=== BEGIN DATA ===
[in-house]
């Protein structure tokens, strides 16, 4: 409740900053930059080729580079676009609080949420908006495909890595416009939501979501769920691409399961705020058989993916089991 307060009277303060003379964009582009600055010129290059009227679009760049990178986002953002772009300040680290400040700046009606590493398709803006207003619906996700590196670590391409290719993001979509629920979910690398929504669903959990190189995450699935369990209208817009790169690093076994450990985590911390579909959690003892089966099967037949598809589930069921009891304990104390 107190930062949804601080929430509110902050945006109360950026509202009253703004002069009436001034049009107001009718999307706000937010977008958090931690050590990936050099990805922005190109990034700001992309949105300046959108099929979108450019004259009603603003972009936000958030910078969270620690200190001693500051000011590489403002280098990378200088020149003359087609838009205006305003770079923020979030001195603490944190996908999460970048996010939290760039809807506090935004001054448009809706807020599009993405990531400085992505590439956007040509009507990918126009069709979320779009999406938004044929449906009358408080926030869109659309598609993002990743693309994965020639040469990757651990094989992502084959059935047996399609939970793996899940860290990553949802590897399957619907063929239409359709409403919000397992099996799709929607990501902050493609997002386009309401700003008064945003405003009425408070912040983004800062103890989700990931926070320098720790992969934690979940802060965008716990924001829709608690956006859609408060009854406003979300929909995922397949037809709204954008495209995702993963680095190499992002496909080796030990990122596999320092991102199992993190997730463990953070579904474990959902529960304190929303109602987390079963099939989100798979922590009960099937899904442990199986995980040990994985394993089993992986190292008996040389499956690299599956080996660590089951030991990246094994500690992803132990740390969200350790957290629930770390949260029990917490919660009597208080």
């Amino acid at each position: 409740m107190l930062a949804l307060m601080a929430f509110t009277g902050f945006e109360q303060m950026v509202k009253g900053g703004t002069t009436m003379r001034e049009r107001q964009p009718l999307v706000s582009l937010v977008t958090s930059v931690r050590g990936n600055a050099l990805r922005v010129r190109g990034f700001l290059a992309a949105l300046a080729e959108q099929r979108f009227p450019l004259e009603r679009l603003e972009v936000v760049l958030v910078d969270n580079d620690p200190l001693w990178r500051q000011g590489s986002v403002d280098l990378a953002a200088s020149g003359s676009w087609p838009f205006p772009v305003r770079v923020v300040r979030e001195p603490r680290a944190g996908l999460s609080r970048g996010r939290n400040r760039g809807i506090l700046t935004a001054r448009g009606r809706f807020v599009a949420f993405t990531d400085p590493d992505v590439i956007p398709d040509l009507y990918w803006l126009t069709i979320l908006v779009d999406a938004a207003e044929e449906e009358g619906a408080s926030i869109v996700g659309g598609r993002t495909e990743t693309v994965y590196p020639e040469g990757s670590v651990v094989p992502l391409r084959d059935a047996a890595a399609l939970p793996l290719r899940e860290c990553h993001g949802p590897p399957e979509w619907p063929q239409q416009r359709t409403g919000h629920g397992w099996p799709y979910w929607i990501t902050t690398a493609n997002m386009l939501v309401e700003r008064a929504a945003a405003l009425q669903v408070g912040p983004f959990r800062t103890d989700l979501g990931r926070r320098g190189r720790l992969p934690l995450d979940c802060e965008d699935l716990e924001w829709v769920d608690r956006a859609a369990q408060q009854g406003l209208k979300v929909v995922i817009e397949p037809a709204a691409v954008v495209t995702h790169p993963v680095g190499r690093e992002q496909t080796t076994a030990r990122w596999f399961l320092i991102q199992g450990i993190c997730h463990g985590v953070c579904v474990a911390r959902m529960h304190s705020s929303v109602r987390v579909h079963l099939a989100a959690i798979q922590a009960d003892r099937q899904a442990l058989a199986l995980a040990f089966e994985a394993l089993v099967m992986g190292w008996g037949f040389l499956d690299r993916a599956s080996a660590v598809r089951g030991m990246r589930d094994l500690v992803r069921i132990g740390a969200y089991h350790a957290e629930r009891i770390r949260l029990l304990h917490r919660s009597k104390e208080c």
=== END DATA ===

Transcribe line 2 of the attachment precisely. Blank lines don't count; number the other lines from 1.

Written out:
């Protein structure tokens, strides 16, 4: 409740900053930059080729580079676009609080949420908006495909890595416009939501979501769920691409399961705020058989993916089991 307060009277303060003379964009582009600055010129290059009227679009760049990178986002953002772009300040680290400040700046009606590493398709803006207003619906996700590196670590391409290719993001979509629920979910690398929504669903959990190189995450699935369990209208817009790169690093076994450990985590911390579909959690003892089966099967037949598809589930069921009891304990104390 107190930062949804601080929430509110902050945006109360950026509202009253703004002069009436001034049009107001009718999307706000937010977008958090931690050590990936050099990805922005190109990034700001992309949105300046959108099929979108450019004259009603603003972009936000958030910078969270620690200190001693500051000011590489403002280098990378200088020149003359087609838009205006305003770079923020979030001195603490944190996908999460970048996010939290760039809807506090935004001054448009809706807020599009993405990531400085992505590439956007040509009507990918126009069709979320779009999406938004044929449906009358408080926030869109659309598609993002990743693309994965020639040469990757651990094989992502084959059935047996399609939970793996899940860290990553949802590897399957619907063929239409359709409403919000397992099996799709929607990501902050493609997002386009309401700003008064945003405003009425408070912040983004800062103890989700990931926070320098720790992969934690979940802060965008716990924001829709608690956006859609408060009854406003979300929909995922397949037809709204954008495209995702993963680095190499992002496909080796030990990122596999320092991102199992993190997730463990953070579904474990959902529960304190929303109602987390079963099939989100798979922590009960099937899904442990199986995980040990994985394993089993992986190292008996040389499956690299599956080996660590089951030991990246094994500690992803132990740390969200350790957290629930770390949260029990917490919660009597208080």